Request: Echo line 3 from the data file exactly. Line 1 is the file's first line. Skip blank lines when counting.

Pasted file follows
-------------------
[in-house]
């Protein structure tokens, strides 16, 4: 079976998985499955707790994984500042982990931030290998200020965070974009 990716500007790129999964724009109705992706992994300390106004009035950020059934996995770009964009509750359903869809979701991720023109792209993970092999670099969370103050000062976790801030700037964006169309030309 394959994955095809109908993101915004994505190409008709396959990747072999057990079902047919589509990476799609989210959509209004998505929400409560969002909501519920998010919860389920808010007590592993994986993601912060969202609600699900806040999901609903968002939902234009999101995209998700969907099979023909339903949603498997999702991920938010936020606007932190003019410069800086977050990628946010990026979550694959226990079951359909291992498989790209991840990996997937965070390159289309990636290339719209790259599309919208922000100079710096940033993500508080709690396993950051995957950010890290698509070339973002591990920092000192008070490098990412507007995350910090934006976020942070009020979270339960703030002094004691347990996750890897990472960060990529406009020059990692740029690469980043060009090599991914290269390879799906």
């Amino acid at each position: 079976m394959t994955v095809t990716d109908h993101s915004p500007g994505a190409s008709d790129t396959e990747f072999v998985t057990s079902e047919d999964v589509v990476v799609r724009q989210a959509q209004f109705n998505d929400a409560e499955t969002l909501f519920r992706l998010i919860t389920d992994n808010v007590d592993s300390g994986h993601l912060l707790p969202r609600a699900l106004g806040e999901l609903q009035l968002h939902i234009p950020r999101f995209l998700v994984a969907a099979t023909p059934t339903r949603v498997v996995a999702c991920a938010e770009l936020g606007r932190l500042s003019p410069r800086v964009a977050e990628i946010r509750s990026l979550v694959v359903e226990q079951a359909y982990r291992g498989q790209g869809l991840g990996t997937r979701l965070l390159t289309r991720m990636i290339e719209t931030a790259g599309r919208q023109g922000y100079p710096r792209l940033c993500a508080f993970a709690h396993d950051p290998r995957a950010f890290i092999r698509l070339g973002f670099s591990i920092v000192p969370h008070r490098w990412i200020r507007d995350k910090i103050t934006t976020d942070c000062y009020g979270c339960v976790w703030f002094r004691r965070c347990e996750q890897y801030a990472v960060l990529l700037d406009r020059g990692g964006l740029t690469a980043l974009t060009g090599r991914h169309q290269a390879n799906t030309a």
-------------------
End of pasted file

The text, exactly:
């Amino acid at each position: 079976m394959t994955v095809t990716d109908h993101s915004p500007g994505a190409s008709d790129t396959e990747f072999v998985t057990s079902e047919d999964v589509v990476v799609r724009q989210a959509q209004f109705n998505d929400a409560e499955t969002l909501f519920r992706l998010i919860t389920d992994n808010v007590d592993s300390g994986h993601l912060l707790p969202r609600a699900l106004g806040e999901l609903q009035l968002h939902i234009p950020r999101f995209l998700v994984a969907a099979t023909p059934t339903r949603v498997v996995a999702c991920a938010e770009l936020g606007r932190l500042s003019p410069r800086v964009a977050e990628i946010r509750s990026l979550v694959v359903e226990q079951a359909y982990r291992g498989q790209g869809l991840g990996t997937r979701l965070l390159t289309r991720m990636i290339e719209t931030a790259g599309r919208q023109g922000y100079p710096r792209l940033c993500a508080f993970a709690h396993d950051p290998r995957a950010f890290i092999r698509l070339g973002f670099s591990i920092v000192p969370h008070r490098w990412i200020r507007d995350k910090i103050t934006t976020d942070c000062y009020g979270c339960v976790w703030f002094r004691r965070c347990e996750q890897y801030a990472v960060l990529l700037d406009r020059g990692g964006l740029t690469a980043l974009t060009g090599r991914h169309q290269a390879n799906t030309a």